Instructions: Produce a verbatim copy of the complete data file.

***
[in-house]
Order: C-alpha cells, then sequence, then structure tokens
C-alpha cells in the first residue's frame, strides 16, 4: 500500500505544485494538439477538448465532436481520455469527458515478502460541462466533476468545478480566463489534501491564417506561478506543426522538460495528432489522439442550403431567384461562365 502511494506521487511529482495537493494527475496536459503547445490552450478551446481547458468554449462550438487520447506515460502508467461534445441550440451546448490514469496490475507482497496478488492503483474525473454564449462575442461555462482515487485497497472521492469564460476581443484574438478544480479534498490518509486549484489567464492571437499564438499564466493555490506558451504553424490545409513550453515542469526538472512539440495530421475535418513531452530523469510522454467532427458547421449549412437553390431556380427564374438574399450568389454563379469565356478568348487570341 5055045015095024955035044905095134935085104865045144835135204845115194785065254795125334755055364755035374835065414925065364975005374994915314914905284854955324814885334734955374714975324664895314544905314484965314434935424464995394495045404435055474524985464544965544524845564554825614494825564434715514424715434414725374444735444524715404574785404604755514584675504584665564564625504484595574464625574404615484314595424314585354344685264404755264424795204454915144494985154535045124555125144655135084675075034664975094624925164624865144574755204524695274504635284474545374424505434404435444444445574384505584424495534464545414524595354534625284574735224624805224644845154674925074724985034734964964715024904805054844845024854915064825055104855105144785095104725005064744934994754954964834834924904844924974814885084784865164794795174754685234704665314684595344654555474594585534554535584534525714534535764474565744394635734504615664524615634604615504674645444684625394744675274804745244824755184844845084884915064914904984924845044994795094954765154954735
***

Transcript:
[in-house]
Order: C-alpha cells, then sequence, then structure tokens
C-alpha cells in the first residue's frame, strides 16, 4: 500500500505544485494538439477538448465532436481520455469527458515478502460541462466533476468545478480566463489534501491564417506561478506543426522538460495528432489522439442550403431567384461562365 502511494506521487511529482495537493494527475496536459503547445490552450478551446481547458468554449462550438487520447506515460502508467461534445441550440451546448490514469496490475507482497496478488492503483474525473454564449462575442461555462482515487485497497472521492469564460476581443484574438478544480479534498490518509486549484489567464492571437499564438499564466493555490506558451504553424490545409513550453515542469526538472512539440495530421475535418513531452530523469510522454467532427458547421449549412437553390431556380427564374438574399450568389454563379469565356478568348487570341 5055045015095024955035044905095134935085104865045144835135204845115194785065254795125334755055364755035374835065414925065364975005374994915314914905284854955324814885334734955374714975324664895314544905314484965314434935424464995394495045404435055474524985464544965544524845564554825614494825564434715514424715434414725374444735444524715404574785404604755514584675504584665564564625504484595574464625574404615484314595424314585354344685264404755264424795204454915144494985154535045124555125144655135084675075034664975094624925164624865144574755204524695274504635284474545374424505434404435444444445574384505584424495534464545414524595354534625284574735224624805224644845154674925074724985034734964964715024904805054844845024854915064825055104855105144785095104725005064744934994754954964834834924904844924974814885084784865164794795174754685234704665314684595344654555474594585534554535584534525714534535764474565744394635734504615664524615634604615504674645444684625394744675274804745244824755184844845084884915064914904984924845044994795094954765154954735